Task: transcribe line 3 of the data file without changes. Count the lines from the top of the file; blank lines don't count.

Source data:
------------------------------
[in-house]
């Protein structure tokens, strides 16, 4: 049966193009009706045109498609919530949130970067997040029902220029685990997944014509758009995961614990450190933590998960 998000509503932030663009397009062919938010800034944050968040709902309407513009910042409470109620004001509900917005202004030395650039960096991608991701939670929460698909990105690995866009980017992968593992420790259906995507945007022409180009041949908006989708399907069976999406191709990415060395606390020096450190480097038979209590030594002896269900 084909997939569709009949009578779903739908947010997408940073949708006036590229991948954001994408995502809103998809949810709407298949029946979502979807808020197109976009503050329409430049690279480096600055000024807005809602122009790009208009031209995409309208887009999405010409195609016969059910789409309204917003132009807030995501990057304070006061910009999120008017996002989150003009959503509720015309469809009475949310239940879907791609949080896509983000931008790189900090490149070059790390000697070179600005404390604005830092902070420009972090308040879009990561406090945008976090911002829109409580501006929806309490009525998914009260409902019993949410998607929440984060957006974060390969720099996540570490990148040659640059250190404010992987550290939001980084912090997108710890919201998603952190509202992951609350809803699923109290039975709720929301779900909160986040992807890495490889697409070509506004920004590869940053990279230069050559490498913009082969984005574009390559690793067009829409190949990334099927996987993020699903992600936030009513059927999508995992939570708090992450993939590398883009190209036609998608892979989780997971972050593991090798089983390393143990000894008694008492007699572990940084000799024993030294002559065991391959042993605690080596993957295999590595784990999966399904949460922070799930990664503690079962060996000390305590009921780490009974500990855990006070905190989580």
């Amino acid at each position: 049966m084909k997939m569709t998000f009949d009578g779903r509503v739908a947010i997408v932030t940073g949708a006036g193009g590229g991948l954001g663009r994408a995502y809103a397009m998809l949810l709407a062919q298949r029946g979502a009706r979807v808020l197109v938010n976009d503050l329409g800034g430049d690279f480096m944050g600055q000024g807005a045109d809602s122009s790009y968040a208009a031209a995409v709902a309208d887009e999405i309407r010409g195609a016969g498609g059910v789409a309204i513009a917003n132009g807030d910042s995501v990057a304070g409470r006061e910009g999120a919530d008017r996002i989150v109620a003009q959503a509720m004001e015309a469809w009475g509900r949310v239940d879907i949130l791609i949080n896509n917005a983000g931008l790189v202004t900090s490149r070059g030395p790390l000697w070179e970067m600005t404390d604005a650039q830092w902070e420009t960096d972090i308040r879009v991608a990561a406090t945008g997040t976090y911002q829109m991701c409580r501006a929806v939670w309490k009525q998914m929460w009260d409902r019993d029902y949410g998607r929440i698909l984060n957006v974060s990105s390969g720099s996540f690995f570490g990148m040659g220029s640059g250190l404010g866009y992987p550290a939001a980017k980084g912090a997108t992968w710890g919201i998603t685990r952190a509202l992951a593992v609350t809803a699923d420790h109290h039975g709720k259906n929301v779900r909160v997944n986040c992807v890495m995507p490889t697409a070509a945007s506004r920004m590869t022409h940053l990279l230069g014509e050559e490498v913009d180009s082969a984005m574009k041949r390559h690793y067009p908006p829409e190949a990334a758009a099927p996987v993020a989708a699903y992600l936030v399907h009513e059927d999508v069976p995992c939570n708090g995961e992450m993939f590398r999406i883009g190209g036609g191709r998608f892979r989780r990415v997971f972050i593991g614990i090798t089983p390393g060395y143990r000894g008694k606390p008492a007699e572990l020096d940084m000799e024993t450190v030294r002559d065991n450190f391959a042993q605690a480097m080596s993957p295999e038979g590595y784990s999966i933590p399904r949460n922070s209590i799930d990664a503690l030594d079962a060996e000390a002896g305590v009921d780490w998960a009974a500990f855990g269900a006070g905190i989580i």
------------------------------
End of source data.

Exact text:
């Amino acid at each position: 049966m084909k997939m569709t998000f009949d009578g779903r509503v739908a947010i997408v932030t940073g949708a006036g193009g590229g991948l954001g663009r994408a995502y809103a397009m998809l949810l709407a062919q298949r029946g979502a009706r979807v808020l197109v938010n976009d503050l329409g800034g430049d690279f480096m944050g600055q000024g807005a045109d809602s122009s790009y968040a208009a031209a995409v709902a309208d887009e999405i309407r010409g195609a016969g498609g059910v789409a309204i513009a917003n132009g807030d910042s995501v990057a304070g409470r006061e910009g999120a919530d008017r996002i989150v109620a003009q959503a509720m004001e015309a469809w009475g509900r949310v239940d879907i949130l791609i949080n896509n917005a983000g931008l790189v202004t900090s490149r070059g030395p790390l000697w070179e970067m600005t404390d604005a650039q830092w902070e420009t960096d972090i308040r879009v991608a990561a406090t945008g997040t976090y911002q829109m991701c409580r501006a929806v939670w309490k009525q998914m929460w009260d409902r019993d029902y949410g998607r929440i698909l984060n957006v974060s990105s390969g720099s996540f690995f570490g990148m040659g220029s640059g250190l404010g866009y992987p550290a939001a980017k980084g912090a997108t992968w710890g919201i998603t685990r952190a509202l992951a593992v609350t809803a699923d420790h109290h039975g709720k259906n929301v779900r909160v997944n986040c992807v890495m995507p490889t697409a070509a945007s506004r920004m590869t022409h940053l990279l230069g014509e050559e490498v913009d180009s082969a984005m574009k041949r390559h690793y067009p908006p829409e190949a990334a758009a099927p996987v993020a989708a699903y992600l936030v399907h009513e059927d999508v069976p995992c939570n708090g995961e992450m993939f590398r999406i883009g190209g036609g191709r998608f892979r989780r990415v997971f972050i593991g614990i090798t089983p390393g060395y143990r000894g008694k606390p008492a007699e572990l020096d940084m000799e024993t450190v030294r002559d065991n450190f391959a042993q605690a480097m080596s993957p295999e038979g590595y784990s999966i933590p399904r949460n922070s209590i799930d990664a503690l030594d079962a060996e000390a002896g305590v009921d780490w998960a009974a500990f855990g269900a006070g905190i989580i």